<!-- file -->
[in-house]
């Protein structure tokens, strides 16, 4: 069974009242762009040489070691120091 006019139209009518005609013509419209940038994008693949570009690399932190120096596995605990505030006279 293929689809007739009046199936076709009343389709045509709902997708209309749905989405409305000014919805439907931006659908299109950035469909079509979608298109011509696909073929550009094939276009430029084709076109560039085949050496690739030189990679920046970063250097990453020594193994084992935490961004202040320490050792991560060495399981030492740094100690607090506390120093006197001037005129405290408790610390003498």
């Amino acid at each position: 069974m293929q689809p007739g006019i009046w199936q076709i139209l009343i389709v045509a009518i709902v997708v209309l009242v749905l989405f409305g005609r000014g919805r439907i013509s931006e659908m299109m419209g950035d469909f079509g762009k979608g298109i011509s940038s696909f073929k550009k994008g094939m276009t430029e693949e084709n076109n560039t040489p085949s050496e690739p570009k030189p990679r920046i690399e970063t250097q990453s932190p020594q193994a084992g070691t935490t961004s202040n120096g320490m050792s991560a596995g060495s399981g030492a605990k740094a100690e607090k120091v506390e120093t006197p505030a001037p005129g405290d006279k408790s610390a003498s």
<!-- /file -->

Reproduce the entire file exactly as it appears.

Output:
[in-house]
């Protein structure tokens, strides 16, 4: 069974009242762009040489070691120091 006019139209009518005609013509419209940038994008693949570009690399932190120096596995605990505030006279 293929689809007739009046199936076709009343389709045509709902997708209309749905989405409305000014919805439907931006659908299109950035469909079509979608298109011509696909073929550009094939276009430029084709076109560039085949050496690739030189990679920046970063250097990453020594193994084992935490961004202040320490050792991560060495399981030492740094100690607090506390120093006197001037005129405290408790610390003498």
């Amino acid at each position: 069974m293929q689809p007739g006019i009046w199936q076709i139209l009343i389709v045509a009518i709902v997708v209309l009242v749905l989405f409305g005609r000014g919805r439907i013509s931006e659908m299109m419209g950035d469909f079509g762009k979608g298109i011509s940038s696909f073929k550009k994008g094939m276009t430029e693949e084709n076109n560039t040489p085949s050496e690739p570009k030189p990679r920046i690399e970063t250097q990453s932190p020594q193994a084992g070691t935490t961004s202040n120096g320490m050792s991560a596995g060495s399981g030492a605990k740094a100690e607090k120091v506390e120093t006197p505030a001037p005129g405290d006279k408790s610390a003498s």